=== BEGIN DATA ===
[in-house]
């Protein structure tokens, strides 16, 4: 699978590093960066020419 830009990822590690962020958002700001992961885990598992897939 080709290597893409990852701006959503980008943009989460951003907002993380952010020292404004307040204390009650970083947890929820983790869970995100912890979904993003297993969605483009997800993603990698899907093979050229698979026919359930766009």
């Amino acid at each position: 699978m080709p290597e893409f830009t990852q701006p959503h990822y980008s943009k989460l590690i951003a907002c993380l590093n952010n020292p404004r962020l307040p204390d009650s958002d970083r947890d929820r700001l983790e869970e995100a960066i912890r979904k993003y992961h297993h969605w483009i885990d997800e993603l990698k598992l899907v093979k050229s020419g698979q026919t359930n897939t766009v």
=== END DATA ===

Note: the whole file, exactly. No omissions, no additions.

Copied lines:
[in-house]
């Protein structure tokens, strides 16, 4: 699978590093960066020419 830009990822590690962020958002700001992961885990598992897939 080709290597893409990852701006959503980008943009989460951003907002993380952010020292404004307040204390009650970083947890929820983790869970995100912890979904993003297993969605483009997800993603990698899907093979050229698979026919359930766009």
């Amino acid at each position: 699978m080709p290597e893409f830009t990852q701006p959503h990822y980008s943009k989460l590690i951003a907002c993380l590093n952010n020292p404004r962020l307040p204390d009650s958002d970083r947890d929820r700001l983790e869970e995100a960066i912890r979904k993003y992961h297993h969605w483009i885990d997800e993603l990698k598992l899907v093979k050229s020419g698979q026919t359930n897939t766009v």